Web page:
to the MPA dates to 1985, when she was

the executive assistant of MPA board

member and then-Paramount Pictures

executive vice president Bob Pisano. Bois

continued working as Pisano’s assistant

through executive appointments at MGM

and the Screen Actors Guild before they

both landed at the MPA in 2006.

By that time, Bois had already become

a seasoned veteran in coordinating the

intricate logistics ahead of the biggest

convention on the industry’s calendar.

Working from Los Angeles, Bois was

responsible for arranging Pisano’s schedule

at ShoWest, the predecessor to CinemaCon

in Las Vegas, getting him to and from every

location on the executive’s daily agenda.

In addition to the early lessons absorbed

from that experience, Bois also recalls the

studio’s gift baskets during the ShoWest

days. “It was fabulous,” she says, “and one

year I managed to land one. I still have

some of the pieces from it today!”

Bois was promoted to director of

special projects–West Coast at the MPA

in 2011, following Pisano’s departure

from the association. In that role, Bois

was responsible for a variety of detailed

tasks with multiple moving parts. “My

role primarily focused on logistics,” Bois

says. “I managed West Coast logistics for

our chairman and CEO Charles Rivkin

after he joined the MPA in 2017, worked

with the COLCOA French Film Festival to

bring French cinema to the United States,

led our events committee, ran logistics

for large executive and board meetings,

and, of course, managed all of the MPA’s

presence at CinemaCon.”

Bois attended her first CinemaCon in

2012, where she was tasked with handling

the entirety of the MPA’s logistics at the

conference. “The first big event I staffed

was the joint NATO and MPA State of

the Industry presentation that took

place in the over-4,000-seat Caesars

Palace Colosseum, filled to capacity. The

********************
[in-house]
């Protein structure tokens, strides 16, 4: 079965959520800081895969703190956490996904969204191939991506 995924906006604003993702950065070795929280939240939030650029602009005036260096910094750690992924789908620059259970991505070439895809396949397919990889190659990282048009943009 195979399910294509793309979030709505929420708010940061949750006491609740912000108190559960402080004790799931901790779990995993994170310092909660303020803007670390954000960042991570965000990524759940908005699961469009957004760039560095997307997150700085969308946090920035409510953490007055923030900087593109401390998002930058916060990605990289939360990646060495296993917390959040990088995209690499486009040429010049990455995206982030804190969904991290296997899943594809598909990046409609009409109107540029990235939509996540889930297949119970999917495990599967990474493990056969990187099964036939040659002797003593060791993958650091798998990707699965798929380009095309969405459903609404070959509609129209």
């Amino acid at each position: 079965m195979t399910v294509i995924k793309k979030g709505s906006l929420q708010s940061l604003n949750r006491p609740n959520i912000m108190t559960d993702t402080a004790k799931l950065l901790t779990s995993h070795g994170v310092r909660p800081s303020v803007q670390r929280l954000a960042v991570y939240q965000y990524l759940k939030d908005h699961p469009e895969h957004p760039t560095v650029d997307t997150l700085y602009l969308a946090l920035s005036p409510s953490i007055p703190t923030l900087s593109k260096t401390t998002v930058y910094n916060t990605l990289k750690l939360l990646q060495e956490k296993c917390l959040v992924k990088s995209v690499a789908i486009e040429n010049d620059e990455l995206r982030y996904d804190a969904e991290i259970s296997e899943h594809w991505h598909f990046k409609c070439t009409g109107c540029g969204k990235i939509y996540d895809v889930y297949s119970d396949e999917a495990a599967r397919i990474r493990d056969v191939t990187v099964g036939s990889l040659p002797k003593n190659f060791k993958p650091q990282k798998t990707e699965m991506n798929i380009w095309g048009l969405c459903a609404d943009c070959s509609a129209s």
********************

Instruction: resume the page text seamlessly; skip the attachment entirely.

enthusiasm that filled the venue was

incredible, and you could instantly tell

how much the theater owners loved these

events. I remember how welcoming John

Fithian, Mitch Neuhauser, Matt Pollock,

Matt Shapiro, and Patrick Corcoran were

that morning and how thankful I was that

they guided me through the process. All

of them are still with NATO today, and I

think it is a true testament to how special

that team is that the leaders and staff have

been there for years and years.”

The biggest challenges Bois faced in

the role are familiar to anyone who has

attended CinemaCon: finding a place to

host a lunch or hold a private meeting

on the fly. “CinemaCon is always so well

attended that finding a last-minute place

to host something can be difficult,” she

says. To ensure the MPA’s schedule could

be followed as closely as possible, Bois

went as far as carrying a pedometer at

her first CinemaCon. She recalls walking

almost 13 miles a day as she timed

and mapped walking routes between

meeting sites at Caesars Palace. “After all

my years at the event, I typically knew

how to address any challenges quickly

and could always tell you the fastest way

to get somewhere depending on the time

of day,” she says.

As the head of the event committee in

L.A., Bois was responsible for organizing

Moviegoing Memory

I grew up in a very small

town. There was only one

theater—the Scenic Theatre.

On Saturday afternoons it

catered to the children in the

community, and as a little